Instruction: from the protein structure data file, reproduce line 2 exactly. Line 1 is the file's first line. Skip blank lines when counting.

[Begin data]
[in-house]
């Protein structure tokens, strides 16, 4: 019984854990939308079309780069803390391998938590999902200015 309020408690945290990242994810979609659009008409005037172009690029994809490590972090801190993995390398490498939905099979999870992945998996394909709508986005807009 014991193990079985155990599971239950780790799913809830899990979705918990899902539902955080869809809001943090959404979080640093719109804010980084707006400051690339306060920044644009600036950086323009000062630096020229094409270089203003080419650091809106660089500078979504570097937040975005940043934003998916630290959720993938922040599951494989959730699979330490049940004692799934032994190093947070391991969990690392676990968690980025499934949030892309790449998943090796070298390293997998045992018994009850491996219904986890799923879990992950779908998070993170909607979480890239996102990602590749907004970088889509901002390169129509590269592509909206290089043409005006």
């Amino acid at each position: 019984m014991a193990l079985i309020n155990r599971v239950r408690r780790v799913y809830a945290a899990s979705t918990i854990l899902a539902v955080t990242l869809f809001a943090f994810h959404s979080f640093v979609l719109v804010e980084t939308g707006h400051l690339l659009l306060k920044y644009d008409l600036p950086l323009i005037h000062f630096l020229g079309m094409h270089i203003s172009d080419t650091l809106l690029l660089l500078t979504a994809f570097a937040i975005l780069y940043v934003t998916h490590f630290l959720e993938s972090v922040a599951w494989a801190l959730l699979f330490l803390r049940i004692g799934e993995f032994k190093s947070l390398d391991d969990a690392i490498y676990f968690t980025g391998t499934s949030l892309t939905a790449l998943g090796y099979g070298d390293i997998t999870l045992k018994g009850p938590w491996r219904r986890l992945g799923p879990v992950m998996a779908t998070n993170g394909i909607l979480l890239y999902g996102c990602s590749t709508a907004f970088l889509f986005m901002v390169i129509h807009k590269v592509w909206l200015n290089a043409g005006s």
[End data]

């Protein structure tokens, strides 16, 4: 019984854990939308079309780069803390391998938590999902200015 309020408690945290990242994810979609659009008409005037172009690029994809490590972090801190993995390398490498939905099979999870992945998996394909709508986005807009 014991193990079985155990599971239950780790799913809830899990979705918990899902539902955080869809809001943090959404979080640093719109804010980084707006400051690339306060920044644009600036950086323009000062630096020229094409270089203003080419650091809106660089500078979504570097937040975005940043934003998916630290959720993938922040599951494989959730699979330490049940004692799934032994190093947070391991969990690392676990968690980025499934949030892309790449998943090796070298390293997998045992018994009850491996219904986890799923879990992950779908998070993170909607979480890239996102990602590749907004970088889509901002390169129509590269592509909206290089043409005006």